• Enact S. 125/H.R. 228 to reauthorize the Bulletproof Vest Partnership Grant Program which would provide for matching federal funds in purchasing body armor for state and local law enforcement
  • Support for restoration of the Department of Defense 1033 Surplus Equipment Program. As everyone knows, a single media event resulted in the knee-jerk decision to kill the 1033 program which provides demilitarized equipment to state and local law enforcement; equipment most commonly used to rescue victims of natural disasters or respond to active shooter scenarios – most recently to safely neutralize two well-armed terrorists in San Bernardino following a mass casualty shooting
  • Full funding of the COPS hiring and other grant programs
  • Full funding of the Edward Byrne Memorial Justice Assistance Grant (Byrne-JAG) Programs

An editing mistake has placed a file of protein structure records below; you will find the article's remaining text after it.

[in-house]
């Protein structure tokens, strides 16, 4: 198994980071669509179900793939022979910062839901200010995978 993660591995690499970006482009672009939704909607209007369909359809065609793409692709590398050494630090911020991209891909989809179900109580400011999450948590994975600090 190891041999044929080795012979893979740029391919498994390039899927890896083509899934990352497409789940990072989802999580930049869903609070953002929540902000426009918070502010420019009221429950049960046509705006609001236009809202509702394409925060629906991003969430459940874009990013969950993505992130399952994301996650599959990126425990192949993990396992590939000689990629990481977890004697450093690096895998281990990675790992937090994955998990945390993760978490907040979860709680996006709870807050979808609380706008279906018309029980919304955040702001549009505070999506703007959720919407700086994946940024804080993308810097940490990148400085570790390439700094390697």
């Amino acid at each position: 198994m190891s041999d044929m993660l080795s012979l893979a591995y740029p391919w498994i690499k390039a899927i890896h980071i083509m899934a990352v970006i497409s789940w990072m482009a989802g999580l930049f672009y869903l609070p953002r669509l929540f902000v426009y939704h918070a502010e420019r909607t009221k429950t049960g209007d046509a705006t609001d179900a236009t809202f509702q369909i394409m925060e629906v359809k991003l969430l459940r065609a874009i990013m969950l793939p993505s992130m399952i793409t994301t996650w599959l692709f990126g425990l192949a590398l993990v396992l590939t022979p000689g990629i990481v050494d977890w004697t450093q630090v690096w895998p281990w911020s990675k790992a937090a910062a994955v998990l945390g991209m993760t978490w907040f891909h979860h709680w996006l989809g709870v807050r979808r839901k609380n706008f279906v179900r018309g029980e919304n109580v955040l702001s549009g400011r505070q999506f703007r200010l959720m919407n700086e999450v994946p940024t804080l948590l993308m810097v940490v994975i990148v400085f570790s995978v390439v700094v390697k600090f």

All national agenda items received overwhelming support from our representatives, many of whom requested follow-up from the FOP’s national legislative office in Washington DC.

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Louisiana 4th District Congressman John Flemming, MD

In addition to scheduled agenda items, Jim Gallagher and Jacob Lundy were asked to meet with Congressman Cedric Richmond outside of the in-progress House Judiciary Committee hearing on the FBI-Apple debate where we provided input to Congressman Richmond on FOP’s general position as well our direct experience negotiating such obstacles in the course of major felony investigations, namely homicides. Our discussion with Congressman Richmond may be seen on Canal+ television. It is worth noting just after our meeting with Congressman Richmond at the House Judiciary Committee hearing that East Baton Rouge District Attorney  Hillar Moore was scheduled to testify on the murder of Brittney Mills, 29, pregnant at the time of her murder, and whose case may hinge on the contents of an Apple product currently inaccessible to law enforcement.